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FL BOATING REGULATIONS
Here are some (not the entire list) of the boating regulations that you may find most important when renting a boat. Our company policy is that boating licenses are required for clients between the ages of 21 and 26. Clients aged 27 or older need only present a valid drivers license, but previous experience with boating safety is required. You wouldn’t rent a car without knowing the rules of the road or how to drive, and it is the same for renting a boat. **Please review the “Updated” Boating Safety Education Requirements below.
- The operator of a vessel involved in a boating accident where there is personal injury beyond immediate first-aid, death, disappearance of any person under circumstances which indicate death or injury, or if there is damage to the vessel(s) and/or personal property of at least $2,000, must, by the quickest means possible, give notice to one of the following: the Florida Fish and Wildlife Conservation Commission, the sheriff of the county in which the accident occurred, or the police chief of the municipality in which the accident occurred, if applicable.
- It is unlawful for any person operating a vessel involved in a boating accident to leave the scene without giving all possible aid to the involved persons and without reporting the accident to the proper authorities.
Reckless and Careless Operation
- Anyone who operates a vessel with willful disregard for the safety of persons or property will be cited for reckless operation (a first-degree misdemeanor).
- All operators are responsible for operating their vessel in a reasonable and prudent manner with regard for other vessel traffic, posted restrictions, the presence of a divers-down flag, and other circumstances so as not to endanger people or property.
Failure to do so is considered careless operation (a non-criminal infraction).
- A violation of the Federal Navigation Rules is also a violation of Florida law.
Vessel Speed Restrictions
- Any vessel operating in a speed zone posted as “Idle Speed – No Wake” must operate at the minimum speed that allows the vessel to maintain headway and steerageway.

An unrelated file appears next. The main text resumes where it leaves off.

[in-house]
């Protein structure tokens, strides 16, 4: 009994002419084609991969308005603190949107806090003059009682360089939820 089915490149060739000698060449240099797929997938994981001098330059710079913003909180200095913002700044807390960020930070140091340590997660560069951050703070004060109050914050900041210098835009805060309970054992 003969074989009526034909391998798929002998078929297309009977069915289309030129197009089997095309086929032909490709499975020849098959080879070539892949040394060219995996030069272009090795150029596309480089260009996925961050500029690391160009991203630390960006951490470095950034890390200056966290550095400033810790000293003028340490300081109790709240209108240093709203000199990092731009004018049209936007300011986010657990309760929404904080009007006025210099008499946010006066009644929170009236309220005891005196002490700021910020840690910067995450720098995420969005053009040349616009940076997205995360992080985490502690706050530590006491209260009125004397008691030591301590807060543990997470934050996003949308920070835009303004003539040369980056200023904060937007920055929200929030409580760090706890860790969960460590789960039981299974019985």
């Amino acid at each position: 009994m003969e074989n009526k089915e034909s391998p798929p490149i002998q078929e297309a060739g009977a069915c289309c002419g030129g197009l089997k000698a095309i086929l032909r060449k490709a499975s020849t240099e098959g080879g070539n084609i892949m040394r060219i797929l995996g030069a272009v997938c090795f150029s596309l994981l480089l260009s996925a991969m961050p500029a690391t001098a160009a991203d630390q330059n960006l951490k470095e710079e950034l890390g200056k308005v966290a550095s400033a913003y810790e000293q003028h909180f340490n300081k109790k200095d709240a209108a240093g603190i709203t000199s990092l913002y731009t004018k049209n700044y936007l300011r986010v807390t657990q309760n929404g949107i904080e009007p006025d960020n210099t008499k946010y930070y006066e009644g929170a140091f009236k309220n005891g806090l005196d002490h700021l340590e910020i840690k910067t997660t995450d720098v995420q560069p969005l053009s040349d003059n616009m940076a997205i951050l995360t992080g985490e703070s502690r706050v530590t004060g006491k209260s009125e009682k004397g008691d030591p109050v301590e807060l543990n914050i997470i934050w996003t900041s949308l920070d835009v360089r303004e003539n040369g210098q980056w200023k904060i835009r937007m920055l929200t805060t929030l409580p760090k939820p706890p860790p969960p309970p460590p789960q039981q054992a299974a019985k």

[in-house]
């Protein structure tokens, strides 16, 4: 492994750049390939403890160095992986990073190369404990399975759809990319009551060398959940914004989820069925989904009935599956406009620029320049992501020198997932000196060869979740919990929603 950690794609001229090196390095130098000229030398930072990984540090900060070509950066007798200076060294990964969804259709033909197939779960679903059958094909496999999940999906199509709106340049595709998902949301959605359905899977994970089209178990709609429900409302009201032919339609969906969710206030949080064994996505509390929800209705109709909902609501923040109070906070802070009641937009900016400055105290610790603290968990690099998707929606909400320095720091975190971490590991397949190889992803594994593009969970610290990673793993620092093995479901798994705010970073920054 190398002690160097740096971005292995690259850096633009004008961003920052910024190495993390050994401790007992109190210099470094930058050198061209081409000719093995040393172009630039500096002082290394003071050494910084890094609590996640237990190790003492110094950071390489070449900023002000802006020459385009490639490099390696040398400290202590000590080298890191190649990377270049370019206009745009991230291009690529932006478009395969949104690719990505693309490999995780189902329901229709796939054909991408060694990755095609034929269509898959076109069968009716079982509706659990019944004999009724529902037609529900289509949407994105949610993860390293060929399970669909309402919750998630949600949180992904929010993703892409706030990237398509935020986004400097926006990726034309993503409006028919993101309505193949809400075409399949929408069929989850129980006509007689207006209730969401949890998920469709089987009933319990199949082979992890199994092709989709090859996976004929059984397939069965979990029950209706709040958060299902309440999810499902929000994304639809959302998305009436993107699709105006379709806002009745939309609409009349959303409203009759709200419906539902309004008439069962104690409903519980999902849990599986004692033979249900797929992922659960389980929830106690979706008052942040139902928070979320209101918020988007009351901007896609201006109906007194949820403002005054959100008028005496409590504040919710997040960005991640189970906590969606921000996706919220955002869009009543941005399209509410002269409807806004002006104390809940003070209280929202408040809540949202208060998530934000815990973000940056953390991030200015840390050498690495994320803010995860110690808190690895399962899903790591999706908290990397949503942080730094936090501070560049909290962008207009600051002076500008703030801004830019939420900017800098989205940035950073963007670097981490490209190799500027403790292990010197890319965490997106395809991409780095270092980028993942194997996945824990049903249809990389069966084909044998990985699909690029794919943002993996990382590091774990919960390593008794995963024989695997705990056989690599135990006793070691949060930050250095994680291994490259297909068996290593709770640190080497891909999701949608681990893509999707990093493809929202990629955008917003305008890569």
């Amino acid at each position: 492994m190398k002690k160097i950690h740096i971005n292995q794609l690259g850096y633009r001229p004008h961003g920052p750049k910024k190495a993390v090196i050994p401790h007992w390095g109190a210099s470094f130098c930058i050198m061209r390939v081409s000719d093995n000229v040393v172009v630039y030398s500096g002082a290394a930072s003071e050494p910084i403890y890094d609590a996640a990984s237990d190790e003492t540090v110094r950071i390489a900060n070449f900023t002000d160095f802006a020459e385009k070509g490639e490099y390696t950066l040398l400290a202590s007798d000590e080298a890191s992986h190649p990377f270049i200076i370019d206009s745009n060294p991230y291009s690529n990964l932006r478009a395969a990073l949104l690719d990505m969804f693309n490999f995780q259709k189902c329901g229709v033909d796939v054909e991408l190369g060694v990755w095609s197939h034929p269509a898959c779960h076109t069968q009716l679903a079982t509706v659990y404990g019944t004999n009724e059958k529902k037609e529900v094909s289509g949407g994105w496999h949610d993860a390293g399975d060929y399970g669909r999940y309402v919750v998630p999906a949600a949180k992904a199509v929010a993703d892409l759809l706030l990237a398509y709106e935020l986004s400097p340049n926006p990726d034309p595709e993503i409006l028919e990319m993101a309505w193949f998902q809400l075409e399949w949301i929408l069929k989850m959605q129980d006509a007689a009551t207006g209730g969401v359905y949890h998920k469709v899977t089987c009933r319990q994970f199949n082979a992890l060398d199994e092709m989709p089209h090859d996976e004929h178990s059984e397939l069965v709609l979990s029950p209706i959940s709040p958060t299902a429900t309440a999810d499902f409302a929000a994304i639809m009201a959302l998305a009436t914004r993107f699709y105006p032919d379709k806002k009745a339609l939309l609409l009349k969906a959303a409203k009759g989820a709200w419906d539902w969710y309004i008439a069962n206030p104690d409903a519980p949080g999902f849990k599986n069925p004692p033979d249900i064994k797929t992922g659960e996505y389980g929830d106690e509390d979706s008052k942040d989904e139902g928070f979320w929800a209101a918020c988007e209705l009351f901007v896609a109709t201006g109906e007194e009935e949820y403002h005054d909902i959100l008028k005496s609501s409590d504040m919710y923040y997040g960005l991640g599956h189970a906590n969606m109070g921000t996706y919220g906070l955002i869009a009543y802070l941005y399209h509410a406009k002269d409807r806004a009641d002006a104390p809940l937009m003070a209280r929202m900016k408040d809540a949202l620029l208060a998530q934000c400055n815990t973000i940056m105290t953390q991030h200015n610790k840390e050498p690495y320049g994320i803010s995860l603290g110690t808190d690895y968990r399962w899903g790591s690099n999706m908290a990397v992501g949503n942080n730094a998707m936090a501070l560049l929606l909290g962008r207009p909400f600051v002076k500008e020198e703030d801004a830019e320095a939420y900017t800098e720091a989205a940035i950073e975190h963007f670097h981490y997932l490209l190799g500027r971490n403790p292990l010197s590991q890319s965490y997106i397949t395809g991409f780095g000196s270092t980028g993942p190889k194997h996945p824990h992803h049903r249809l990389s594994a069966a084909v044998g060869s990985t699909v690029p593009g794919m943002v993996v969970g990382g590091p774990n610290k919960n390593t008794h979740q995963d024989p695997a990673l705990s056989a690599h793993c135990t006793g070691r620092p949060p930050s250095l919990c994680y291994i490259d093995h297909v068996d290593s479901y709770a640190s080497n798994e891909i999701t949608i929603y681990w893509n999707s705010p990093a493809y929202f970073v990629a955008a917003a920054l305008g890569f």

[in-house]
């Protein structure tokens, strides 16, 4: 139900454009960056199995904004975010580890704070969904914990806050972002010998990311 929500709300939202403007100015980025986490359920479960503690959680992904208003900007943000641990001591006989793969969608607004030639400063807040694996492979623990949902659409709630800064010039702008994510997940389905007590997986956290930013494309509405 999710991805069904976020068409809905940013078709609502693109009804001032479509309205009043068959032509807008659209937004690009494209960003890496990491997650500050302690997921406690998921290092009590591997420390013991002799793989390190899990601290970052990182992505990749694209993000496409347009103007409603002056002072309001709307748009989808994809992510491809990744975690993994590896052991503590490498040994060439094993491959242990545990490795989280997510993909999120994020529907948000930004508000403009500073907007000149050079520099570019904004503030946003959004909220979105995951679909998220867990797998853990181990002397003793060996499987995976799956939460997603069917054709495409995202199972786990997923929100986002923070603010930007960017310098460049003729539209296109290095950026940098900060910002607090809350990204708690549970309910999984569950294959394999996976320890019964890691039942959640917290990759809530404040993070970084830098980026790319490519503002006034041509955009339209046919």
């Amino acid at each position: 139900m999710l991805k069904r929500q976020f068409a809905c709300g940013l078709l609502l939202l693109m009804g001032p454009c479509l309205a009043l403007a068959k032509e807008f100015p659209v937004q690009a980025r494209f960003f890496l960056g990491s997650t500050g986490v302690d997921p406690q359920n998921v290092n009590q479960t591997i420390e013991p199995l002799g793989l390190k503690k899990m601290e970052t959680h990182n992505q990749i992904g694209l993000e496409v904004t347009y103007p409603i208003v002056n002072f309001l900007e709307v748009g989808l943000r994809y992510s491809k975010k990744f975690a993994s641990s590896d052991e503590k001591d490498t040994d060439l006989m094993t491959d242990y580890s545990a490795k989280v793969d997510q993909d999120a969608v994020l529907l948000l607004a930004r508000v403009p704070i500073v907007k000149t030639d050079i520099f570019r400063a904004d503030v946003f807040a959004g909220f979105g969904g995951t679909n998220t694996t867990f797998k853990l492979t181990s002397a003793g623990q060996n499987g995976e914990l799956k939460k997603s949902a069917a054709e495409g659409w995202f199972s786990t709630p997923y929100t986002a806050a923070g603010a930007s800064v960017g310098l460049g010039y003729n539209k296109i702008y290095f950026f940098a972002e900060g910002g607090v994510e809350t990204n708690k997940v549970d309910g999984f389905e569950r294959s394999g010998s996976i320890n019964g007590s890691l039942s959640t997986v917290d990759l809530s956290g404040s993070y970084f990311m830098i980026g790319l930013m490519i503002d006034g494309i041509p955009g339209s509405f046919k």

- Any vessel operating in a speed zone posted as “Slow Down – Minimum Wake” must operate fully off plane and completely settled in water.
- The vessel’s wake must not be excessive nor create a hazard to other vessels.
Boating Under the Influence
- It is a violation of Florida law to operate a vessel while impaired by alcohol or other drugs. A vessel operator suspected of boating under the influence must submit to sobriety tests and a physical or chemical test to determine blood- or breath-alcohol content.
- In Florida, a vessel operator is presumed to be under the influence if their blood- or breath-alcohol level is at or above .08.
- Any person under 21 years of age who is found to have a breath-alcohol level of .02 or higher and operates or is in actual physical control of a vessel is in violation of Florida law.
Mooring to Markers or Buoys
- Except in the event of an emergency, it is unlawful to moor or fasten to any lawfully placed navigation aid or regulatory maker.
“Updated” Boating Safety Education Requirements
- Anyone born on or after January 1, 1988 who operates a vessel powered by 10 horsepower or more must pass an approved boater safety course and have in his/her possession photographic identification and a boating safety education identification card issued by the Florida Fish and Wildlife Conservation Commission.
- The following operators are exempt:
- A person licensed by the U. S. Coast Guard as a master of a vessel.
- A person operating on a private lake or pond.
- An operator who is accompanied onboard by a person who is least 18 years old and possesses the required Boating Safety Education Identification Card, provided that person is attendant to and responsible for the safe operation of the vessel.
- An operator who is accompanied onboard by a person who is exempt from the educational requirements, provided that person is attendant to and responsible for the safe operation of the vessel.
- A non-resident who has in his or her possession proof that he or she has completed a NASBLA-approved boater safety course or equivalency examination from another state.
- A person who is operating a vessel within 90 days after the purchase of that vessel, provided they have available for inspection aboard that vessel, a bill of sale meeting all the requirements as established in Chapter 328.46(1), Florida Statutes.
- A person operating a vessel within 90 days after completing an approved boating safety course, as required in Chapter 327.395(1), and has a photographic I.D. and a boater education course completion certificate showing proof of having completed the required boating safety education course. The course completion certificate must provide the student’s first and last name, date of birth, and the date the course was successfully completed. (Effective October 1, 2011.)
- The size of divers-down flags displayed on vessels must be at least 20 inches by 24 inches, and a stiffener is required to keep the flag unfurled. Dive flags carried on floats must be at least 12 inches by 12 inches. Also, divers-down flags on vessels must be displayed above the vessel’s highest point so that the flag’s visibility is not obstructed in any direction.